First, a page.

mode throws up a diverse amount of curated playlists, recent uploads to the Dreamiverse and an in-depth search engine for you to explore. I felt like every time I booted up the game I had a new set of experiences to try out, and that made my time with Dreams all the more fun, surprising and downright astonishing at times (again, I’m still a bit perplexed at ‘that’ Joker
scene and the recreation of A New Hope both being in Dreams).
There’s also an option to follow creators and specific dreams you like, giving you a notification when a new level is posted or a dream is updated. You can also comment on levels, visit other players’ profiles and check out their own customised homespace if you desire. It all adds to a vibrant sense of community, and I’ve no doubt that will continue to grow over time.
"At times I’d be navigating Art around in a point and click adventure, solving puzzles and talking with characters within the space, before being shot over to a platforming section..."
Performance issues tend to be plentiful in Dreams, however. In user-created levels I often found the framerate dipping consistently, with the hardware evidently struggling to keep up with the demand. Prioritising framerate over resolution in the options menu on PS4 Pro
will help alleviate those issues, though they won’t ever fully go away.
Tucked within the Dream Surfing mode is Art’s Dream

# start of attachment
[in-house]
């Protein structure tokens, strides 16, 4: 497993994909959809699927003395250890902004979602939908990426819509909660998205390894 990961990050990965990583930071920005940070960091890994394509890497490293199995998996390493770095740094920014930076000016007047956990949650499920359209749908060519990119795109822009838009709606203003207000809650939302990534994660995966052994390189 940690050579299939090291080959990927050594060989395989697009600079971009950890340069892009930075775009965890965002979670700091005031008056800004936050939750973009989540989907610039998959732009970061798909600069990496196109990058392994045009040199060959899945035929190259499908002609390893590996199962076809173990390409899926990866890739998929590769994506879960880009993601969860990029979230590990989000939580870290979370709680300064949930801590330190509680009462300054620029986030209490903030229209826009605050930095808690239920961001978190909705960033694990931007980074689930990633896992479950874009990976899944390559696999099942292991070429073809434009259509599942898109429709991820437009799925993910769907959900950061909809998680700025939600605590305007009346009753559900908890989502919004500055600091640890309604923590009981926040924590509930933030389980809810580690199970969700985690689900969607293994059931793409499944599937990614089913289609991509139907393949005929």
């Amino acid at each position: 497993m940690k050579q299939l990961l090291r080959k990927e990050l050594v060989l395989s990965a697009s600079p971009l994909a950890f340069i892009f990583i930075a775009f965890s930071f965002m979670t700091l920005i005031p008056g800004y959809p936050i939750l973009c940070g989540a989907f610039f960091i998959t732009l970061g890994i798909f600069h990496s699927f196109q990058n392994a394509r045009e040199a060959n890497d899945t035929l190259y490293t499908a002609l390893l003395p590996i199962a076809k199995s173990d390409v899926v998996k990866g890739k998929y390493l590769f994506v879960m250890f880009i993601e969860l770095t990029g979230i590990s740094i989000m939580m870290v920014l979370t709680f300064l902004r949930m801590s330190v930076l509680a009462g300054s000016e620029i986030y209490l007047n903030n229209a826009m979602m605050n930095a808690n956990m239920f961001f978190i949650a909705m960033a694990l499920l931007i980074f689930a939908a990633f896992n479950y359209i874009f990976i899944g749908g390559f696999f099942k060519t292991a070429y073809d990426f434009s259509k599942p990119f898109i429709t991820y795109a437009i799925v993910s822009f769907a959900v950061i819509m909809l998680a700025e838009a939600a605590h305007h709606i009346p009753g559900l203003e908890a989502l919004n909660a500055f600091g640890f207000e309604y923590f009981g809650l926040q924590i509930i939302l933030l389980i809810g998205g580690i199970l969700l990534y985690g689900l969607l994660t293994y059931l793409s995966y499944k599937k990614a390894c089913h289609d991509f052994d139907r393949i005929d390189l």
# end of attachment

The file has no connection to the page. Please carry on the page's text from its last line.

, Media Molecule’s own single-player dream that’s meant to give a taste of the creative potential in Dreams. Unsurprisingly, it has all of the wit, charm and brilliance that you’d come to expect from the studio. Sitting at around two hours to complete, Art’s Dream takes you through a handful of different worlds, game genres and scenarios. At times I’d be navigating Art around in a point and click adventure, solving puzzles and talking with characters within the space, before being shot over to a platforming section that’s entirely reminiscent of Media Molecule’s brilliant Tearaway. Again, given this is just the start of what is supposedly a 10 year plan for Dreams, I’m fascinated to know what’s to come when players have their hands on these tools for a year or so, and what else Media Molecule may add in.
Dreams is unlike anything I’ve played before. It’s a game that will only continue to grow and I’m very excited to see where it’s headed. As a platform, it encourages and celebrates creativity in all manner of ways - whether you want to create a piece of music, animate a small short or make a fully-fledged game. You can do it all. Minor performance issues aside, Dreams is a masterpiece in game design that I hope flourishes over the next decade.